Speaking of which, Black Canary’s counseling sessions were a magnificent B-plot that accomplished a great deal with very little time. Wally acts nonchalant and refuses to talk through his severe reaction to Artemis’ “death” during the simulation, while Artemis’ unwillingness to open up is tied to the secrets she’s keeping from the team regarding her identity. This talk prompts her to admit she’s worried most about what Wally would do and say if the truth got out, which is interesting but not an advancement of “shipping” just yet to me. It seems clear Wally is harboring some feelings about Artemis, but he’s in denial about it and freely admits he’s comfortable with that. Meanwhile Artemis is terribly hung up on the idea that the team would reject her based on her checkered background, which illustrates a frustrating paradox for her character. It was established in “Homefront” that she thinks of the team as a second family, but because she wants that so much she won’t yet trust them like family for fear of losing it. One can only hope the truth won’t be discovered before Artemis is ready to be honest on her own terms.

Another troubling conflict manifests regarding Aqualad, Robin and leadership of the team. Aqualad believes he failed “Failsafe” by sacrificing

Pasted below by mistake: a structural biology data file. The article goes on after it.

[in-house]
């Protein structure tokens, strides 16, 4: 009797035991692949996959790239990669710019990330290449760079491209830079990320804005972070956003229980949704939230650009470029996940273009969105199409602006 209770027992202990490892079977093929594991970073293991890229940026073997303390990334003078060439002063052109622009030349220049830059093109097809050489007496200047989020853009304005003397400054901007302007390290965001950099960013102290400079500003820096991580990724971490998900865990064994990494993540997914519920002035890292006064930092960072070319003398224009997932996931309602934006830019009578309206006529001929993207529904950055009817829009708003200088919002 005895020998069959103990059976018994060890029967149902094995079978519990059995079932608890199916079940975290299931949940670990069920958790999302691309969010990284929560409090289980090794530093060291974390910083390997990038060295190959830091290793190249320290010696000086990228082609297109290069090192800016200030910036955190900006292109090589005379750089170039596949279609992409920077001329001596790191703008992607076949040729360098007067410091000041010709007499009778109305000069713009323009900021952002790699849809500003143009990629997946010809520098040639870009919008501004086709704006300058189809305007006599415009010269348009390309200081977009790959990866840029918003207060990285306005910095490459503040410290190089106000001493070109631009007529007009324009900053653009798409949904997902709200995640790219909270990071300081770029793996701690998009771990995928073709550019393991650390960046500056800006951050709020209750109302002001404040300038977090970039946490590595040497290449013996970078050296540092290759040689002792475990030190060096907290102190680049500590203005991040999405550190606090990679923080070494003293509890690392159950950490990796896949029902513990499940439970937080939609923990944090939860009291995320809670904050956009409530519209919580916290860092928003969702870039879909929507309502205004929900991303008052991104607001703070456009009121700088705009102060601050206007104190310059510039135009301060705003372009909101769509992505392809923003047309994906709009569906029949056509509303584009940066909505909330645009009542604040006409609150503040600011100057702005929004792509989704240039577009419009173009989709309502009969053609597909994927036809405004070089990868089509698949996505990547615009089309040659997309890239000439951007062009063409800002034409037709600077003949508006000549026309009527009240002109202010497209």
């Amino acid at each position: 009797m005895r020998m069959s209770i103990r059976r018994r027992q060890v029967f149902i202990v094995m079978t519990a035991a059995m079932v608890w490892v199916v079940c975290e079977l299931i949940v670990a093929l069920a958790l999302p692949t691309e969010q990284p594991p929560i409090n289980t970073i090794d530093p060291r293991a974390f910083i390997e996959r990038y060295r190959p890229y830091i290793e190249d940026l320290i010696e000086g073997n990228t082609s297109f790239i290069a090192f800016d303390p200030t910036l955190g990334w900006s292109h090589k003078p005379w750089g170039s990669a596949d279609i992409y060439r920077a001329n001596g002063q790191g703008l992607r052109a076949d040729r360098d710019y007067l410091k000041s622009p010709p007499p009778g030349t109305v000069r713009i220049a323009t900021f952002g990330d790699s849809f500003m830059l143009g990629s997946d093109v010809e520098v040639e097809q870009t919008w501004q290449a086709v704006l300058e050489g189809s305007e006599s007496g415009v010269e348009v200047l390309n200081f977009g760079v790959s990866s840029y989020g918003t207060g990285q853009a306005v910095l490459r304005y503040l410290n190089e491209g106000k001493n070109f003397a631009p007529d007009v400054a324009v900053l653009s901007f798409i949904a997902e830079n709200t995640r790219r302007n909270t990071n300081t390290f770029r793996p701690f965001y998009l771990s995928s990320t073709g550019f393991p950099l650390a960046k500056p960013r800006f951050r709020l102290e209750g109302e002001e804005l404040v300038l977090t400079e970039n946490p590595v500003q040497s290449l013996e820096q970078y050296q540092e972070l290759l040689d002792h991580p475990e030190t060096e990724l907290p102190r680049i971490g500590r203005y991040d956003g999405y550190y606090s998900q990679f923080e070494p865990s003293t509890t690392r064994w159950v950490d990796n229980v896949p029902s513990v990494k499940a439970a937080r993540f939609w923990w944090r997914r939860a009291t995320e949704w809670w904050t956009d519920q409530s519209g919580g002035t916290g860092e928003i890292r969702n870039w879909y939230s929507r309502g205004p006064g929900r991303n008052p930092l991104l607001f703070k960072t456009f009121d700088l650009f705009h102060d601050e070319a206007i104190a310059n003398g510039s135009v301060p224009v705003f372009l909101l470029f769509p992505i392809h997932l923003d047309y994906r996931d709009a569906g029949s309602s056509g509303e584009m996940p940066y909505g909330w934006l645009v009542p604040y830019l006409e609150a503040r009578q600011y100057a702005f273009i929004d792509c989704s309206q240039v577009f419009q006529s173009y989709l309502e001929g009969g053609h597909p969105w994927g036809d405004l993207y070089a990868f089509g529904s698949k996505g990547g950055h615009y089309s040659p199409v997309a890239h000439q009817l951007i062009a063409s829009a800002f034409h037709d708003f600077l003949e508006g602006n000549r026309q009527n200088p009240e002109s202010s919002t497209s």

himself rather than considering the importance of his role as leader, but while he feels unfit to lead he also believes it would be wrong to pass the
responsibility to the very young Robin. Robin, in turn, feels
overwhelmed by what he had to do as a leader, hating that he had to send his friends to their doom to succeed. He wants to be a hero but doesn’t think he can–or wants–to be like Batman with his complete commitment to the mission, and you can hear the pain of that admission in his voice. It’s heart-wrenching stuff. On another front we see Miss Martian be talked into training with Martian Manhunter to regain her confidence rather than blame herself and suppress her natural talents, but the big development there by far was her alarmed shock at being told she’d turned “white” when she unconsciously morphed into her “Megan” persona. That’s a very obvious tell that she’s a white martian or at least related to one, or else an unlikely red herring. Finally we have Superboy, who now feels guilty for feeling “at peace” since he had the opportunity to step into Superman’s shoes in “Failsafe” like he’d wanted for so long.

To its credit “Disordered” succeeds for raising these issues while declining to solve them for the most part, Black Canary’s best efforts notwithstanding. As she tells Superboy, the first step is admitting your problems and what you’re feeling. That’s credible and true to life; none of the troubles these young heroes have got are easy ones quickly solved, as acknowledged the start with Martian Manhunter’s penetrating comment to Batman about how trauma tends to linger. It will take the rest of this season to deal with them and possibly beyond even that; if anything the point of “Disordered” is probably to set the stage for character and plot development yet to come. Next time brings us “Secrets”, an episode focusing on Artemis and Zatanna. With strong writing like this, such character focus is absolutely more than welcome.